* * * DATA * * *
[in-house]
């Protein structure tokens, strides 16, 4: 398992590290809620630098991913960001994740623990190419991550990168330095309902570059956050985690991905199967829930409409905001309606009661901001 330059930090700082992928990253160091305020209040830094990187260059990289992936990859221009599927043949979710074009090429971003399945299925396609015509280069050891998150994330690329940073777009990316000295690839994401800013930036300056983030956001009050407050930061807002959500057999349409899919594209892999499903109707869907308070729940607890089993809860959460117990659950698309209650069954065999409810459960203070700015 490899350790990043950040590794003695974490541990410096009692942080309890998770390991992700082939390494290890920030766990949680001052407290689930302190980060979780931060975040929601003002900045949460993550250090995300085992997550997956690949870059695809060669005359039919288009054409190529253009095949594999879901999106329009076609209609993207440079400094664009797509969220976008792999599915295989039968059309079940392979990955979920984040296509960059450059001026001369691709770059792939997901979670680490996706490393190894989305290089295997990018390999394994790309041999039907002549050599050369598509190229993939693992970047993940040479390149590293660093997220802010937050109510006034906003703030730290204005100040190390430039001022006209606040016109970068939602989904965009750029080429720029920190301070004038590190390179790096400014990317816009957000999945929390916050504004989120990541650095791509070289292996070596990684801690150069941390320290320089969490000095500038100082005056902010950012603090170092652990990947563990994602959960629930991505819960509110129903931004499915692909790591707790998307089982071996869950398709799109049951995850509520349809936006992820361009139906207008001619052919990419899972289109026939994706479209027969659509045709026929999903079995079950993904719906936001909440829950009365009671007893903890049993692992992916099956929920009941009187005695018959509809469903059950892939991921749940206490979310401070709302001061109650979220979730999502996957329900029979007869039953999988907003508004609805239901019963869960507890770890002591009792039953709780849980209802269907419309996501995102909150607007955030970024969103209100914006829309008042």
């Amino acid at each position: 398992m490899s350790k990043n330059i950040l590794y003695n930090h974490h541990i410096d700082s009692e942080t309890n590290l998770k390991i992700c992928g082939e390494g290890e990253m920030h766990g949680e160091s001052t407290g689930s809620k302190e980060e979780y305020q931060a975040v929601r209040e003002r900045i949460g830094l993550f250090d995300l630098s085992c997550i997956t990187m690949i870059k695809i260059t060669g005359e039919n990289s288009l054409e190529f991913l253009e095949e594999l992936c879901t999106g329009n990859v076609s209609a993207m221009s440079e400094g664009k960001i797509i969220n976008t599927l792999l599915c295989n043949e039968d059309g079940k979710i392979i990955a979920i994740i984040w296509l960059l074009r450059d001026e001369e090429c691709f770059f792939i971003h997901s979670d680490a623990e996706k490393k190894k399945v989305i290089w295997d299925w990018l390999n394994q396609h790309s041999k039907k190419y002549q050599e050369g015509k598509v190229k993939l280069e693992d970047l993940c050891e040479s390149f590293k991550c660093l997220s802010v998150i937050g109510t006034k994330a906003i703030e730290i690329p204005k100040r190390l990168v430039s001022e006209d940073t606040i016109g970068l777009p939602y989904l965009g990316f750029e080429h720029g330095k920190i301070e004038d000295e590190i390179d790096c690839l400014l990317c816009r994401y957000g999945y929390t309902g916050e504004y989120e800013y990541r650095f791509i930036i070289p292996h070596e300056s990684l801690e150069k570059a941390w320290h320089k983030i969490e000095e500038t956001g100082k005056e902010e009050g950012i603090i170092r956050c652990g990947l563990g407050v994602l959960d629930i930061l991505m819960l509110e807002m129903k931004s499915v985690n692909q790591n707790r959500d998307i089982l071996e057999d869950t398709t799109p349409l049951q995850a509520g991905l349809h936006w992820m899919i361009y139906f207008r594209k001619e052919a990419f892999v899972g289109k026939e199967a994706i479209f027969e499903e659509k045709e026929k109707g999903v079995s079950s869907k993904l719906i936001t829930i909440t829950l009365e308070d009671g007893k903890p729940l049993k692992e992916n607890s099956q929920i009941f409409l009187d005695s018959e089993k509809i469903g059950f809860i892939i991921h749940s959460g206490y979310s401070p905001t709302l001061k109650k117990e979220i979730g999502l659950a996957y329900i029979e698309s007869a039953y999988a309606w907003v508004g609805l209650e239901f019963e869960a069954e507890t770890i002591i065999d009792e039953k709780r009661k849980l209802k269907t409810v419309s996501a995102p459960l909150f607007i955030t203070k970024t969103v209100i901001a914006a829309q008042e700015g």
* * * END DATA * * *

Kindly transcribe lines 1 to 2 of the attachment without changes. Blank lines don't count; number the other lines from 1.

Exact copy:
[in-house]
């Protein structure tokens, strides 16, 4: 398992590290809620630098991913960001994740623990190419991550990168330095309902570059956050985690991905199967829930409409905001309606009661901001 330059930090700082992928990253160091305020209040830094990187260059990289992936990859221009599927043949979710074009090429971003399945299925396609015509280069050891998150994330690329940073777009990316000295690839994401800013930036300056983030956001009050407050930061807002959500057999349409899919594209892999499903109707869907308070729940607890089993809860959460117990659950698309209650069954065999409810459960203070700015 490899350790990043950040590794003695974490541990410096009692942080309890998770390991992700082939390494290890920030766990949680001052407290689930302190980060979780931060975040929601003002900045949460993550250090995300085992997550997956690949870059695809060669005359039919288009054409190529253009095949594999879901999106329009076609209609993207440079400094664009797509969220976008792999599915295989039968059309079940392979990955979920984040296509960059450059001026001369691709770059792939997901979670680490996706490393190894989305290089295997990018390999394994790309041999039907002549050599050369598509190229993939693992970047993940040479390149590293660093997220802010937050109510006034906003703030730290204005100040190390430039001022006209606040016109970068939602989904965009750029080429720029920190301070004038590190390179790096400014990317816009957000999945929390916050504004989120990541650095791509070289292996070596990684801690150069941390320290320089969490000095500038100082005056902010950012603090170092652990990947563990994602959960629930991505819960509110129903931004499915692909790591707790998307089982071996869950398709799109049951995850509520349809936006992820361009139906207008001619052919990419899972289109026939994706479209027969659509045709026929999903079995079950993904719906936001909440829950009365009671007893903890049993692992992916099956929920009941009187005695018959509809469903059950892939991921749940206490979310401070709302001061109650979220979730999502996957329900029979007869039953999988907003508004609805239901019963869960507890770890002591009792039953709780849980209802269907419309996501995102909150607007955030970024969103209100914006829309008042």